Greek tax evasion: blame dearth of democratic heritage
"The Greek shadow economy, which is made up of unreported income, was 25.1% of gross domestic product in 2007, according to Friedrich Schneider, a professor at Johannes Kepler University in Linz, Austria. The shadow economies of Spain, Portugal and Italy were all around a fifth of GDP. That compared with just 11.8% for France and 7.2% for the U.S., he said."
No wonder Greece is in such a mess, one might argue. But what explains this surprisingly high rate of unreported income?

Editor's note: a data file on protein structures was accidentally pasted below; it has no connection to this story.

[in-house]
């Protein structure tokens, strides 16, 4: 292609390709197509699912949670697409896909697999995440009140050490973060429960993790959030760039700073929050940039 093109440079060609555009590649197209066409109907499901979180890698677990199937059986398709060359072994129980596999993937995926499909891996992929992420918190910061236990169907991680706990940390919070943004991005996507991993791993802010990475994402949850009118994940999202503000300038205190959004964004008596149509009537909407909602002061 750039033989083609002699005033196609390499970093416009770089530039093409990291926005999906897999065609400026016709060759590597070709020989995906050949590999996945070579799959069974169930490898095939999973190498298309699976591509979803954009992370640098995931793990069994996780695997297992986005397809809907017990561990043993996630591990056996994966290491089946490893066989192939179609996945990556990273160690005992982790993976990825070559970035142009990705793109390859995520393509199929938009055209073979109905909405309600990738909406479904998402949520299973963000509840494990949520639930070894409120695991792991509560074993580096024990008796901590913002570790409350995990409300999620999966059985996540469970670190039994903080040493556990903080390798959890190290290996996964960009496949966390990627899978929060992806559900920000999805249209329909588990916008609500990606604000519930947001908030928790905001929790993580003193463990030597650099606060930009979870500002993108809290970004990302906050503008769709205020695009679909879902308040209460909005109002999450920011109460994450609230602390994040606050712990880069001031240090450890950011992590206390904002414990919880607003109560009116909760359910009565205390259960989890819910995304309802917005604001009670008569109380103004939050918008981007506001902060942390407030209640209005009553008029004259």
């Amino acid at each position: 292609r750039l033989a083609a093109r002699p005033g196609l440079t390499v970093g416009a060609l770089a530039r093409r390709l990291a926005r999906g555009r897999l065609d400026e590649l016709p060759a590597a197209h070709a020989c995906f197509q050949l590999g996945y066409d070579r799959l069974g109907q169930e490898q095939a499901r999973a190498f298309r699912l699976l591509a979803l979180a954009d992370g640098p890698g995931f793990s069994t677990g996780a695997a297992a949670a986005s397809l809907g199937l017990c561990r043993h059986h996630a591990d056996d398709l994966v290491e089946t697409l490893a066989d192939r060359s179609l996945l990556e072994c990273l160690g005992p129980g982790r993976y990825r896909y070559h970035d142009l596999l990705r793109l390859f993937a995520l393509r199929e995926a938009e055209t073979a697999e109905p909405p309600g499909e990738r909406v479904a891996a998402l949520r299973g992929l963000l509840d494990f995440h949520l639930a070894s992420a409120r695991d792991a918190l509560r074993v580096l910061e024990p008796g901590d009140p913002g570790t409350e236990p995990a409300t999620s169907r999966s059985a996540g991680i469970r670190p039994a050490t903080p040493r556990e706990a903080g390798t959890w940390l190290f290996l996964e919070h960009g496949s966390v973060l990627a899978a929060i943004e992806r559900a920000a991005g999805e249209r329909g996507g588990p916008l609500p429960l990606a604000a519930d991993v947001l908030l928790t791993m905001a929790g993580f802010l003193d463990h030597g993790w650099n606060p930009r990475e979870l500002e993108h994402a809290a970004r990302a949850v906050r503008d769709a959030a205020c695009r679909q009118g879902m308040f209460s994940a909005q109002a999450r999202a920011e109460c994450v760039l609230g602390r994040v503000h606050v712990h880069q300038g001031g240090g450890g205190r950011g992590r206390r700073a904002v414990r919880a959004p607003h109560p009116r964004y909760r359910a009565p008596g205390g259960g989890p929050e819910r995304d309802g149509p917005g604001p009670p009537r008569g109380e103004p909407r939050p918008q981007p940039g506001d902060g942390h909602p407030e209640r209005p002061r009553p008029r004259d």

"Trying to explain the rampant tax evasion, Prof. Schneider says countries like Spain, Portugal and Greece have had continuous democracies only since the 1970s, and people aren't used to governments representing the public interest.
"In most of these countries, what matters is your family. … There is less of a sense of duty towards the state," says Alberto Alesina, a professor of political economy at Harvard. "Evading taxes is something you can freely talk about—and be proud of—at a dinner party in these countries."
It all goes to underline what taxation, for all its many faults and complexities, is all about - the public interest, trumping narrow family or personal interests. At the end of the day, that's a good thing.